Evidence of Franchising on Outperformance in the Restaurant Industry: A Long Term Analysis and Perspective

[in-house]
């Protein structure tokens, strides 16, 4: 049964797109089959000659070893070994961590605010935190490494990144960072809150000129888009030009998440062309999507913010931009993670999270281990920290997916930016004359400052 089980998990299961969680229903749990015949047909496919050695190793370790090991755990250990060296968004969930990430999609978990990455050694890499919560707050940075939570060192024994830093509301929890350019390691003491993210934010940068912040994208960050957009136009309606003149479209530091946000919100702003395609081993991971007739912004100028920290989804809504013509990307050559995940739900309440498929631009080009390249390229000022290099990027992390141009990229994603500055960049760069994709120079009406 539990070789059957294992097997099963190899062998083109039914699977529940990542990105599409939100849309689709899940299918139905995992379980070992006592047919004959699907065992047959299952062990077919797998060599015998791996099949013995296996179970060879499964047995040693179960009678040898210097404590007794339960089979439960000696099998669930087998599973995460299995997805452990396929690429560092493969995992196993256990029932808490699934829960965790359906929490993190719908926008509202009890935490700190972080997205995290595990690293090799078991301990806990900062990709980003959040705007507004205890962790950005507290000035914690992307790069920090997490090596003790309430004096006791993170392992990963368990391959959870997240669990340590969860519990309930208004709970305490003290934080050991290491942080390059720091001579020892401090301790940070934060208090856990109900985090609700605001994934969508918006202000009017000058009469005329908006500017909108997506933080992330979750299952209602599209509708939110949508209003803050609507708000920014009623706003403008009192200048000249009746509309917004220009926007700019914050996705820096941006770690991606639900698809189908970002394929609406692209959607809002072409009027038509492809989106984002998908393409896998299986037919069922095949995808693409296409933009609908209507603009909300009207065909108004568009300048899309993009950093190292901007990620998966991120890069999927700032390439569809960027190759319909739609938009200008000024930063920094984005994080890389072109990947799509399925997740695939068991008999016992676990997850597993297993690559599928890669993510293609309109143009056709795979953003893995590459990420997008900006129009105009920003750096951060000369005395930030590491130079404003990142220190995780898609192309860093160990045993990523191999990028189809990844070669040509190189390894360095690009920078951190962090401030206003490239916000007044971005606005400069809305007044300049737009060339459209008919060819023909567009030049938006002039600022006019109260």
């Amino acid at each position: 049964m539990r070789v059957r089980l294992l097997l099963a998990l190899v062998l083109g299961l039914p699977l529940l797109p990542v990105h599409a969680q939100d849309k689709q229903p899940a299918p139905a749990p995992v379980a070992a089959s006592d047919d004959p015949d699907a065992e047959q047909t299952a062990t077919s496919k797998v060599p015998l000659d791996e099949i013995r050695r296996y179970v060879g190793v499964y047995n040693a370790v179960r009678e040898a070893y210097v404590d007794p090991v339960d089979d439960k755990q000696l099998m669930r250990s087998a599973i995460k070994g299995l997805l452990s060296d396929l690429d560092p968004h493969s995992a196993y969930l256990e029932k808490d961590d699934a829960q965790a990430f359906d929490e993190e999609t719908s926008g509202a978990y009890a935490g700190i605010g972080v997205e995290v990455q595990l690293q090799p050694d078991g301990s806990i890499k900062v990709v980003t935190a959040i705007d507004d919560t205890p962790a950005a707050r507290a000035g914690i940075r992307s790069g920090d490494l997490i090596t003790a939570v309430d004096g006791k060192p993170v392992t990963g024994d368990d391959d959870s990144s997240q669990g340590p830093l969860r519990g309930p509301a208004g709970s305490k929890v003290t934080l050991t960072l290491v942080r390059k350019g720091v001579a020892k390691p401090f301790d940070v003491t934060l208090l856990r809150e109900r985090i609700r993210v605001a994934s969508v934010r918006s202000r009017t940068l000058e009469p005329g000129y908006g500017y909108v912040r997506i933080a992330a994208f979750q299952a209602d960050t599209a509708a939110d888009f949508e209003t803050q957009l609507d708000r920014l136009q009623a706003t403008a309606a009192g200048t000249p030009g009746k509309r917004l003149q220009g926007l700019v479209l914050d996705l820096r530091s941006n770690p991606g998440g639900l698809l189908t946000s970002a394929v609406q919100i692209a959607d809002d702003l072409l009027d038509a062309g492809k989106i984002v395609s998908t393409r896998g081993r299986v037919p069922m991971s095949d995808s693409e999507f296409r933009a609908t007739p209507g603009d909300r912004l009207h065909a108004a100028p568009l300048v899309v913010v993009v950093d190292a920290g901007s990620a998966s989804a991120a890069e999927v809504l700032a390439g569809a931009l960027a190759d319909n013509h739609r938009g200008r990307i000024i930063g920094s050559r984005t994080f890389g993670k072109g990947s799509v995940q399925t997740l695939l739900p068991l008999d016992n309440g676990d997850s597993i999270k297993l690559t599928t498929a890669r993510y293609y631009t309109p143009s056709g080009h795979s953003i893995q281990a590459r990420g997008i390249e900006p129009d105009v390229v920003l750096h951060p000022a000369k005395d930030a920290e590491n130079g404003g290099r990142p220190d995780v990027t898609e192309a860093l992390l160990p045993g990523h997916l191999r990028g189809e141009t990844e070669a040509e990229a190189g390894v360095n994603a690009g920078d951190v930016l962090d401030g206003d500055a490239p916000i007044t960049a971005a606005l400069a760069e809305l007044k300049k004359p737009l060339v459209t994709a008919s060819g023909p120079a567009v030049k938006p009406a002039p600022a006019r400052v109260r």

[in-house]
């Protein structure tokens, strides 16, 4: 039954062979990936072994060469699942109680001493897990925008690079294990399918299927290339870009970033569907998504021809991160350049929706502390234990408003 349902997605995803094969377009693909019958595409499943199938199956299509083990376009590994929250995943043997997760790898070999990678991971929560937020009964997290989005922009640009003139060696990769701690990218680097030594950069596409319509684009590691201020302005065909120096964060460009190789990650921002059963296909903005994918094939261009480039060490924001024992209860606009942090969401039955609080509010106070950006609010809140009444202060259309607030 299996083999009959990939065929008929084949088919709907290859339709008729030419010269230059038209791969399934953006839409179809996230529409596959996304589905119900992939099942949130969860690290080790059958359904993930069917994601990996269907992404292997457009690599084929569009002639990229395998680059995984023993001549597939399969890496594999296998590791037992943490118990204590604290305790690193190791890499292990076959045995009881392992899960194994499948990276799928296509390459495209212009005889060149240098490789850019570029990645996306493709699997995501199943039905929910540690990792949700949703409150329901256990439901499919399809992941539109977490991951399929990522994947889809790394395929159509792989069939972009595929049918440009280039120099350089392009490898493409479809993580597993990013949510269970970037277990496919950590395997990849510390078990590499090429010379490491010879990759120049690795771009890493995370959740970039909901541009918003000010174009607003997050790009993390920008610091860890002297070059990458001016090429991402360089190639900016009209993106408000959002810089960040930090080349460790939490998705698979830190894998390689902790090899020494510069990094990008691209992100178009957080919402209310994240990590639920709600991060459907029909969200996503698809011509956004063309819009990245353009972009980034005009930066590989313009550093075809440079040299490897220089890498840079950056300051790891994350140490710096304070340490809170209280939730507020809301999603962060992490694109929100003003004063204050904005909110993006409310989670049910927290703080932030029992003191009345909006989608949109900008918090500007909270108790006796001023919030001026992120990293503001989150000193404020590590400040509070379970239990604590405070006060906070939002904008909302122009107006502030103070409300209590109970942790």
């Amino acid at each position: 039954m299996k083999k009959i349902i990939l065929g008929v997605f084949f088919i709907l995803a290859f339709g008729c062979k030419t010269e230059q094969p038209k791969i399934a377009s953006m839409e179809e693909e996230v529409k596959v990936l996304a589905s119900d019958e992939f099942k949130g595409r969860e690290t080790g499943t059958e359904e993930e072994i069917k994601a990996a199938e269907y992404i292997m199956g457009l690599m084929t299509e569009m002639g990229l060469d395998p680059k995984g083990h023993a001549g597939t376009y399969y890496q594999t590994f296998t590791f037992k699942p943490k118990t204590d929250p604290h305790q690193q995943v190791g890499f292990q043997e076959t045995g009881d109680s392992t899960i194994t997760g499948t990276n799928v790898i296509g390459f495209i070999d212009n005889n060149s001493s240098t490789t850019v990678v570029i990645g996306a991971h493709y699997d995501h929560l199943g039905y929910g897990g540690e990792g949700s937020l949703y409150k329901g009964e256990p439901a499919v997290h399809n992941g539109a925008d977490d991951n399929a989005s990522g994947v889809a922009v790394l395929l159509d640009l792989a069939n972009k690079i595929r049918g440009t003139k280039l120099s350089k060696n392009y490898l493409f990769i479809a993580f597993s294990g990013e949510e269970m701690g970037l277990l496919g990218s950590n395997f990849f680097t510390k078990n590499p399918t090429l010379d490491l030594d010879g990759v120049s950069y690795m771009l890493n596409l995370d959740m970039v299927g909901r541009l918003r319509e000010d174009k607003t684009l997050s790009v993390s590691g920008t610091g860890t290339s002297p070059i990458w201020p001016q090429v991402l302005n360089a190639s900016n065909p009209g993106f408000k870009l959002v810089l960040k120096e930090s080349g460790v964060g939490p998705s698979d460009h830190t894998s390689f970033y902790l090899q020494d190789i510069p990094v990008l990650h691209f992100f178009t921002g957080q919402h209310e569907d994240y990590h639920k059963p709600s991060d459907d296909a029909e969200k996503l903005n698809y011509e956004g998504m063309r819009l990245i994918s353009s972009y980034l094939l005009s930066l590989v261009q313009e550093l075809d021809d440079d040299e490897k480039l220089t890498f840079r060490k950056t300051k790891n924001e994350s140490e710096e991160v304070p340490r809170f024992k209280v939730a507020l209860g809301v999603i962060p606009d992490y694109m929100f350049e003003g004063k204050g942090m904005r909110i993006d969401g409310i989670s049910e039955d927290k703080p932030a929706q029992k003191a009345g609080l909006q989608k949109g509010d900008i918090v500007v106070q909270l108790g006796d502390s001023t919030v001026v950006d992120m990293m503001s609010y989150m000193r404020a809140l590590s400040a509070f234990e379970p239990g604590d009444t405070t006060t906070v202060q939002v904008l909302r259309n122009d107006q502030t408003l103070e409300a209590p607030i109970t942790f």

Purpose– The existing research finds a positive financial impact of franchising for relatively short time windows, usually less than ten years. As a result, these studies leave one critical research question unanswered: does franchising influence restaurant firms' financial performance consistently in the long term? The purpose of this paper is to address the research question and offer relevant managerial implications. Design/methodology/approach– This study uses and expands the models derived from Ohlson, from Amir and Lev and from Lev and Zarowin to address the financial impacts of franchise in the restaurant industry from a long-term and consistent perspective. Findings– Carrying out empirical tests over all ten-year testing windows that span 1980-2010 with quarterly data, this study finds that franchising is an effective mechanism to systematically and consistently outperform non-franchise firms in the long term and provides compelling empirical evidence to answer the research question. Further, limited-service restaurants also exhibit consistent and positive impacts on firm financial performance in the long term, suggesting limited-service operations are also effective to enhance firm value and outperform competitors. Originality/value– First, this study expands the set of variables employed by many financial researchers to explain stock price in the restaurant industry. Second, this study tests and shows that franchising systematically leads to financial outperformance over the long term. Third, this study tests and shows that limited service restaurants consistently and systematically outperform their peers in the long run. Finally, the results of this study can be used to help investors and fund managers select restaurant company stocks and offer compelling evidence in support of franchising and limited service operations.